December 2023

SERMON: Mary's Mother

This sermon explores the humanity of biblical characters, particularly Mary's mother, Anne, highlighting her experiences and emotions. This approach makes these figures relatable, emphasizing that divine plans often unfold through ordinary people. It draws parallels between the struggles of biblical parents and contemporary parenting.

We come together today as Advent people, people of anticipation. We await the long-expected Jesus, the Prince of Peace, the Word Made Flesh. We change our liturgical color to blue and we light candles of hope and peace and love. We have thoughts of childhood and people we love. We wait in anticipation and hope.

Although we wait for God to be among us, we arrive as fully human beings for whom this Season is poignant and prompts countless memories, both happy and sad. Some of us have experienced deaths during the holiday season, and our grief is renewed. God welcomes us here.

We hear songs of perfect families with perfect memories of Christmas past, of people who want to be home for Christmas. Some of us could hardly wait to escape our childhood homes. God calls us to be at home here.

Some of us worry about our adult children who are unemployed, addicted or without a true north. Some of us have received a frightening medical diagnosis or have lost mobility or mind. God beckons us here today.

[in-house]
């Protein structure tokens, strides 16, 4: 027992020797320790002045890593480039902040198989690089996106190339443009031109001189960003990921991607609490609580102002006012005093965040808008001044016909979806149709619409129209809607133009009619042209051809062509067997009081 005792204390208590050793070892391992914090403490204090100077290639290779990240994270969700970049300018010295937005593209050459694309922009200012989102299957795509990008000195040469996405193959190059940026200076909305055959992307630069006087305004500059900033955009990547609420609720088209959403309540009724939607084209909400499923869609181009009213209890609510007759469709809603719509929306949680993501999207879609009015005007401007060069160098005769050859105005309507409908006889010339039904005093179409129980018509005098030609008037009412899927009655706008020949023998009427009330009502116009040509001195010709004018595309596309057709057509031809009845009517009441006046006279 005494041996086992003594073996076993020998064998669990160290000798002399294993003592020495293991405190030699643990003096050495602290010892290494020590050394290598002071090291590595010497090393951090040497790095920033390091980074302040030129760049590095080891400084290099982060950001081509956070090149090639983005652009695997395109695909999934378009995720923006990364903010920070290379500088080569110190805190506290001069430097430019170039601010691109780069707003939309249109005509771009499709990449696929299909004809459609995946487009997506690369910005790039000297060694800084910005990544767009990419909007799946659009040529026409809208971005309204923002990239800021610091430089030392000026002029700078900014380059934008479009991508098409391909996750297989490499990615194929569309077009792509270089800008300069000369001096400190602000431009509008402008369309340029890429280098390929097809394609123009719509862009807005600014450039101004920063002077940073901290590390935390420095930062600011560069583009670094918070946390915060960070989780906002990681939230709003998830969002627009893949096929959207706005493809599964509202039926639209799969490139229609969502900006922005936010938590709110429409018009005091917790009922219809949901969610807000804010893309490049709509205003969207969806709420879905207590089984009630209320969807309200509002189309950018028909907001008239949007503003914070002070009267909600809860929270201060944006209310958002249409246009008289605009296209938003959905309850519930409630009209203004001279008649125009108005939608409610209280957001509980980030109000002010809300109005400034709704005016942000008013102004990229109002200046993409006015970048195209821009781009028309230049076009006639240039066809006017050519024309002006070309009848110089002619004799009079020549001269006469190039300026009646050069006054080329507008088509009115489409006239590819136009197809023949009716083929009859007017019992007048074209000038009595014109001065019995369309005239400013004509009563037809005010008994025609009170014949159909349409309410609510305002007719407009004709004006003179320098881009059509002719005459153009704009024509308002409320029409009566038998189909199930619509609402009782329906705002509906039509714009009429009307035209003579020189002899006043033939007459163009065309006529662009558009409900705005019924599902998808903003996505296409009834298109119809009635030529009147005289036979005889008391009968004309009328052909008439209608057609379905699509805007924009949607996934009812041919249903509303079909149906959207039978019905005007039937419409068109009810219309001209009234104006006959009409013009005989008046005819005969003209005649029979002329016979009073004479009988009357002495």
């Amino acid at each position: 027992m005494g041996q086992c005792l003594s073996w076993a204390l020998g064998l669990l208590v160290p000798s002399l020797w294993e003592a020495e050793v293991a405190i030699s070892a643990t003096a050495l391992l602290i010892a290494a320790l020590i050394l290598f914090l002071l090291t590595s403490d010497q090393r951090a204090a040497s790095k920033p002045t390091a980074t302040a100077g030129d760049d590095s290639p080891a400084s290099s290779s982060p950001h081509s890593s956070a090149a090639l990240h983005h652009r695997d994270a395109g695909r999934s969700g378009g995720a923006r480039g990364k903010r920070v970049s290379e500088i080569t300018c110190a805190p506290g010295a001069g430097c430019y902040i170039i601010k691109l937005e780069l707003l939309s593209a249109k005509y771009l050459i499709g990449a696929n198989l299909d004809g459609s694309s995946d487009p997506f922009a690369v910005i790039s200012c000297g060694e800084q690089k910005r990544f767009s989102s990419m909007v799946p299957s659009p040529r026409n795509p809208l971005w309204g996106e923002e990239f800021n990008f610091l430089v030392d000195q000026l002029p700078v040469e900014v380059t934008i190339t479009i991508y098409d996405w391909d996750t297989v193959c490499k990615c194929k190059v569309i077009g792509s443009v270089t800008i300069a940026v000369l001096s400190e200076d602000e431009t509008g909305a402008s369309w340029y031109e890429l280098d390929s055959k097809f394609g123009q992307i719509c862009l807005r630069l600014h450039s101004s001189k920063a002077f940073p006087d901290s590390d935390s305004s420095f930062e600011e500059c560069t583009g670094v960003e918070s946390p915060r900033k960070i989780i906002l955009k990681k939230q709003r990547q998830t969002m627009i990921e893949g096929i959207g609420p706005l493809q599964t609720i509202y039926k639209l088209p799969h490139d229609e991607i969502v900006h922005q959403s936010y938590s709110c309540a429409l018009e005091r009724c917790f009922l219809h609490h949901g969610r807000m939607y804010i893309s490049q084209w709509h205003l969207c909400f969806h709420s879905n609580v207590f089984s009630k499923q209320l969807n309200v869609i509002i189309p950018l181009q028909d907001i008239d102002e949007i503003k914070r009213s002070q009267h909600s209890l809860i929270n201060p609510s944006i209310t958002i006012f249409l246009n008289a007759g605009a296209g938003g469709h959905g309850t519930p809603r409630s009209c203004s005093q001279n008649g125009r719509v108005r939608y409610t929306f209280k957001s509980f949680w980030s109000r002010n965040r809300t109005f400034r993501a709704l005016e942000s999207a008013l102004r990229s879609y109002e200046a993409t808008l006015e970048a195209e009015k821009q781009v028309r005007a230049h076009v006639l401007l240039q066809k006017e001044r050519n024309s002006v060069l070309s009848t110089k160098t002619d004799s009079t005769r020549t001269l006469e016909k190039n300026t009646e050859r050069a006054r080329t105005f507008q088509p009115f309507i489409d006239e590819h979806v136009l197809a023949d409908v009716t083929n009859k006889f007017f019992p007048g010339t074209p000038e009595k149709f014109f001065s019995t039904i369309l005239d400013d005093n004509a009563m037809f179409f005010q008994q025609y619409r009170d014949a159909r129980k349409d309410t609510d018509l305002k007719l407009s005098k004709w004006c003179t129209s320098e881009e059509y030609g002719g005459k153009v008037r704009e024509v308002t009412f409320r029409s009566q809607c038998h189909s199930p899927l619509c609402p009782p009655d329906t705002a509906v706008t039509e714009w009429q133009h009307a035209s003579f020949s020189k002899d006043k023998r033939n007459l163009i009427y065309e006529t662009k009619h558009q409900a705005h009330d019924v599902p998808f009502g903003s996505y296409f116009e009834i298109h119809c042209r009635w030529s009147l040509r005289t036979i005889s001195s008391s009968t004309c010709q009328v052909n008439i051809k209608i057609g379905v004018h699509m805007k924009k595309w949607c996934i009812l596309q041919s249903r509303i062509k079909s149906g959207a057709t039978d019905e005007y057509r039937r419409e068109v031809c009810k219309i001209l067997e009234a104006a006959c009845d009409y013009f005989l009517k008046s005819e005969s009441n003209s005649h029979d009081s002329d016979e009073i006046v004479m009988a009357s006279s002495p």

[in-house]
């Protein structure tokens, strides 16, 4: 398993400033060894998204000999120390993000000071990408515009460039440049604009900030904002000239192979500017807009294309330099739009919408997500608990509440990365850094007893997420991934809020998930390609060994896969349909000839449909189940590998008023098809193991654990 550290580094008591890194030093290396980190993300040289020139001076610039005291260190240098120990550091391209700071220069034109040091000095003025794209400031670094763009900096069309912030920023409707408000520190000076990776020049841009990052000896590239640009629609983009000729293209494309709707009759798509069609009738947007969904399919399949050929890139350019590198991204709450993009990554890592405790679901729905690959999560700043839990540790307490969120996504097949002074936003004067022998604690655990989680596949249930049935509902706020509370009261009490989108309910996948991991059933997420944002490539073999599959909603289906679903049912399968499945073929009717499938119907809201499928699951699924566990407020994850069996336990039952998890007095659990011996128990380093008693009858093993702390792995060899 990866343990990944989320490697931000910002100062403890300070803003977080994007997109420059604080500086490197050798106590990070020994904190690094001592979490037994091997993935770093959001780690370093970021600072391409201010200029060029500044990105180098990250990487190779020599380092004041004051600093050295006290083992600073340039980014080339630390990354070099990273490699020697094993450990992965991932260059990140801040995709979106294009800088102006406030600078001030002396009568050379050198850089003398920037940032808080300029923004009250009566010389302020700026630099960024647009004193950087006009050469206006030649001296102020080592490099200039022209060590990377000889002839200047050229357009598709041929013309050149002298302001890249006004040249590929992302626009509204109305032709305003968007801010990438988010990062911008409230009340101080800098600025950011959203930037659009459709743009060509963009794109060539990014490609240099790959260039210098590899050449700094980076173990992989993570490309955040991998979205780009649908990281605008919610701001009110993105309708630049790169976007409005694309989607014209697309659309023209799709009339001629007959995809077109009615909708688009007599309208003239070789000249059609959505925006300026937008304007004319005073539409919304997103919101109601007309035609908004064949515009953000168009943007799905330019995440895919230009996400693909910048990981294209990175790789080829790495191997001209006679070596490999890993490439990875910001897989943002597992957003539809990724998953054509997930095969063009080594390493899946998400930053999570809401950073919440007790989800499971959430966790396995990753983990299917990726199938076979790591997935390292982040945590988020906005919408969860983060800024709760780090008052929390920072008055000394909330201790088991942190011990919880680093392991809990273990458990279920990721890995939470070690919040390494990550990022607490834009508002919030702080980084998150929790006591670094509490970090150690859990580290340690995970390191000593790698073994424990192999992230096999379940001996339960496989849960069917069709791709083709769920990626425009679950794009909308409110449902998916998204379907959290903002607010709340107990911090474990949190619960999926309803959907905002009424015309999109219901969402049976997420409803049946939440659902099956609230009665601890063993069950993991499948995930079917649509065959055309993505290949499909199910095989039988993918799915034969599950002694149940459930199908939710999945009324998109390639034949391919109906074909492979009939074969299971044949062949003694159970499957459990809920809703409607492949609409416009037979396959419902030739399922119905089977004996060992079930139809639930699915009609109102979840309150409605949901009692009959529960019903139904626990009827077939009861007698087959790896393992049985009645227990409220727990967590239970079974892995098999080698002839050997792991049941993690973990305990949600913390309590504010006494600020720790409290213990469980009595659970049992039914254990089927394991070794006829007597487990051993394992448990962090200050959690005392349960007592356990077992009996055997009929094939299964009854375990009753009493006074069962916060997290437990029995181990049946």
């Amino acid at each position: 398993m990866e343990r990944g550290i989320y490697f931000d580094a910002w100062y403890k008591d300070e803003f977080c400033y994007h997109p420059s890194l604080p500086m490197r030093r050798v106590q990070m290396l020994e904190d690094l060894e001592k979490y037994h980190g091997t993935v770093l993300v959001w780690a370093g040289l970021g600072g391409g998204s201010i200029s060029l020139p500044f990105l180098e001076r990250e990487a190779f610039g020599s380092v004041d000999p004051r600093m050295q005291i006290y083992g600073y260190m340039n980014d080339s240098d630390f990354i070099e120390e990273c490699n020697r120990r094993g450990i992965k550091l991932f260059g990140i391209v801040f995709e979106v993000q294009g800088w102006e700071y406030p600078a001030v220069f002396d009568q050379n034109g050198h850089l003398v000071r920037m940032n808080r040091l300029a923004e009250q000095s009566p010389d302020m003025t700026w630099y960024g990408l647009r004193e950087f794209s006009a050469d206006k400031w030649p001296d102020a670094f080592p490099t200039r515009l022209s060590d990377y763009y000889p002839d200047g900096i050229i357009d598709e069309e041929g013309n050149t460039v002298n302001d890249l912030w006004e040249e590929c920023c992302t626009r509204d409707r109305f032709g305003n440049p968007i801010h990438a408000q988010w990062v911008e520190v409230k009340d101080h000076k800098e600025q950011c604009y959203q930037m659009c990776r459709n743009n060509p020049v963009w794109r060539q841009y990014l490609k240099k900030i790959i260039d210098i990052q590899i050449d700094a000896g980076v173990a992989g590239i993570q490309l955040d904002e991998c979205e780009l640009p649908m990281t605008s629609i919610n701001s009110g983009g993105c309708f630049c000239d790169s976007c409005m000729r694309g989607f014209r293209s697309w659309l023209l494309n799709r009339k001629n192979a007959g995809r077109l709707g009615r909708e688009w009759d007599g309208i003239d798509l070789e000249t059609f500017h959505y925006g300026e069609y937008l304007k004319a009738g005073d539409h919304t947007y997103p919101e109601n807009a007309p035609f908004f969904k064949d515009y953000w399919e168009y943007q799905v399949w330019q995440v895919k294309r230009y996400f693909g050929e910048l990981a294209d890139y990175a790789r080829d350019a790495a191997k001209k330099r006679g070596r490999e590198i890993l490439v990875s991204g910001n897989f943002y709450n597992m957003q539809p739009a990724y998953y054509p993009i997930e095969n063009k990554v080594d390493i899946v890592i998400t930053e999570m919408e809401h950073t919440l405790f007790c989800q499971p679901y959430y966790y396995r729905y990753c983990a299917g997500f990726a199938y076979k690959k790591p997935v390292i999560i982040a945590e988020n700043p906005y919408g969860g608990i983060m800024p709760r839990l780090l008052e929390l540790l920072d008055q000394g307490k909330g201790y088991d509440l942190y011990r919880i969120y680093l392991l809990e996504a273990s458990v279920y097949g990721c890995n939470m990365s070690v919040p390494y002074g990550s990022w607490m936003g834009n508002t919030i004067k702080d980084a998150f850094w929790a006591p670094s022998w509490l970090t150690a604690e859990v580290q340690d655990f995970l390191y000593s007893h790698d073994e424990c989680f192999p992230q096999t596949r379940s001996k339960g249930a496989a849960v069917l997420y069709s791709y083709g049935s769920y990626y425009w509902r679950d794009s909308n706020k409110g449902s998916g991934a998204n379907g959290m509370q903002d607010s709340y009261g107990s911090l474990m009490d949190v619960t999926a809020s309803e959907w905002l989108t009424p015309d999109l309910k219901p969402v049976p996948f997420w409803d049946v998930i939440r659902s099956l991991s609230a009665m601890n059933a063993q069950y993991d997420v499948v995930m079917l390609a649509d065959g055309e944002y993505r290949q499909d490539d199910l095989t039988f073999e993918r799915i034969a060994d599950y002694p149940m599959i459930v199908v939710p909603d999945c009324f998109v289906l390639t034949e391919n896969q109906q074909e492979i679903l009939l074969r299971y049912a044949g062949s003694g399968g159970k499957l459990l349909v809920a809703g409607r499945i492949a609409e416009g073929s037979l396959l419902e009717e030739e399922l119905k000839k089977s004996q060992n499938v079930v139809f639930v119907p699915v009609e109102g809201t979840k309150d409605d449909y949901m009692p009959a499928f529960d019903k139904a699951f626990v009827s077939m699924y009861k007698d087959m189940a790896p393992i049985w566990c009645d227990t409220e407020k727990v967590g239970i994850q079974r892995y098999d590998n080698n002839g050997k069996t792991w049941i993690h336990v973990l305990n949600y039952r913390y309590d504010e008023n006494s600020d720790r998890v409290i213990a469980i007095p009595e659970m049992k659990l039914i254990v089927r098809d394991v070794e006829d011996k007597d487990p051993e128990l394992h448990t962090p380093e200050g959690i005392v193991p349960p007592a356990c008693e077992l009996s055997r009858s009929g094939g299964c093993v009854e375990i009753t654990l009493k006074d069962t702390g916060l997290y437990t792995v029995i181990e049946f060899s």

And because we have come to this place, we can, for a moment, surround one another with love, allow the music to fill our hearts, feel the glee of the young, and anticipate Mary’s baby, the Son of God.

Many of us share a love for Mary, and she plays a central role in our Advent journey. She is the courageous young girl who, when discovering she is pregnant by the Holy Spirit, sings out, “My soul magnifies the Lord.”

Ok … let’s stop there for a minute. Imagine if you were told you were pregnant by the Holy Spirit! How are you going to pull that one off???? Who is this Holy Spirit anyway? Mary’s path is surely not for the faint of heart, and she is probably not so very meek and mild. Mary is strong enough to face the world as an unwed mother and faithful enough to give birth to the Son of God, the Prince of Peace, the “Great I Am.” She is no wimp. Rather she has the true grit of many of our pioneering ancestors who were determined to start a new life of independence based on faith.